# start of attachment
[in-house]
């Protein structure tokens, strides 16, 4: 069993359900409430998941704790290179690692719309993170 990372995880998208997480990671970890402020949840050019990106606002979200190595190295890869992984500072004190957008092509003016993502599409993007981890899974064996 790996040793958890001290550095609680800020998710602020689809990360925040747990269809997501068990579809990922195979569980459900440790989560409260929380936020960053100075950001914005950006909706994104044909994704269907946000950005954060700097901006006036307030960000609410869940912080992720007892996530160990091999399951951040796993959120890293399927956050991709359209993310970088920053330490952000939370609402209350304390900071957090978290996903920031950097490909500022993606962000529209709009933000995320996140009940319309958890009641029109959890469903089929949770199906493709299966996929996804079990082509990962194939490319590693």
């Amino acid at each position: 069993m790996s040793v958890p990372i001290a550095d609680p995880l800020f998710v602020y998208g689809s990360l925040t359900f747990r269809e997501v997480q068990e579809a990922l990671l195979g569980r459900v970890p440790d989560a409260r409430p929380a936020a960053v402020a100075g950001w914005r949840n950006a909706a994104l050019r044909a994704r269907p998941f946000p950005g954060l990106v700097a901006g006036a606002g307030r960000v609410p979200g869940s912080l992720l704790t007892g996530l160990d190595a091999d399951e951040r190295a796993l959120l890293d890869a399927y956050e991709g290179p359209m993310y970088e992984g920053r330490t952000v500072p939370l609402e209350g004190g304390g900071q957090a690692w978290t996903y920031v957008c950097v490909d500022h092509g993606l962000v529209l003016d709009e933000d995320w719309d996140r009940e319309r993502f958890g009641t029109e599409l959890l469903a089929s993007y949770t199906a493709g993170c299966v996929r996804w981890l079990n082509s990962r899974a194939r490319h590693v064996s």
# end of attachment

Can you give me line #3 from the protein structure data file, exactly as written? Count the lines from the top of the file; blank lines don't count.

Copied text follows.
């Amino acid at each position: 069993m790996s040793v958890p990372i001290a550095d609680p995880l800020f998710v602020y998208g689809s990360l925040t359900f747990r269809e997501v997480q068990e579809a990922l990671l195979g569980r459900v970890p440790d989560a409260r409430p929380a936020a960053v402020a100075g950001w914005r949840n950006a909706a994104l050019r044909a994704r269907p998941f946000p950005g954060l990106v700097a901006g006036a606002g307030r960000v609410p979200g869940s912080l992720l704790t007892g996530l160990d190595a091999d399951e951040r190295a796993l959120l890293d890869a399927y956050e991709g290179p359209m993310y970088e992984g920053r330490t952000v500072p939370l609402e209350g004190g304390g900071q957090a690692w978290t996903y920031v957008c950097v490909d500022h092509g993606l962000v529209l003016d709009e933000d995320w719309d996140r009940e319309r993502f958890g009641t029109e599409l959890l469903a089929s993007y949770t199906a493709g993170c299966v996929r996804w981890l079990n082509s990962r899974a194939r490319h590693v064996s």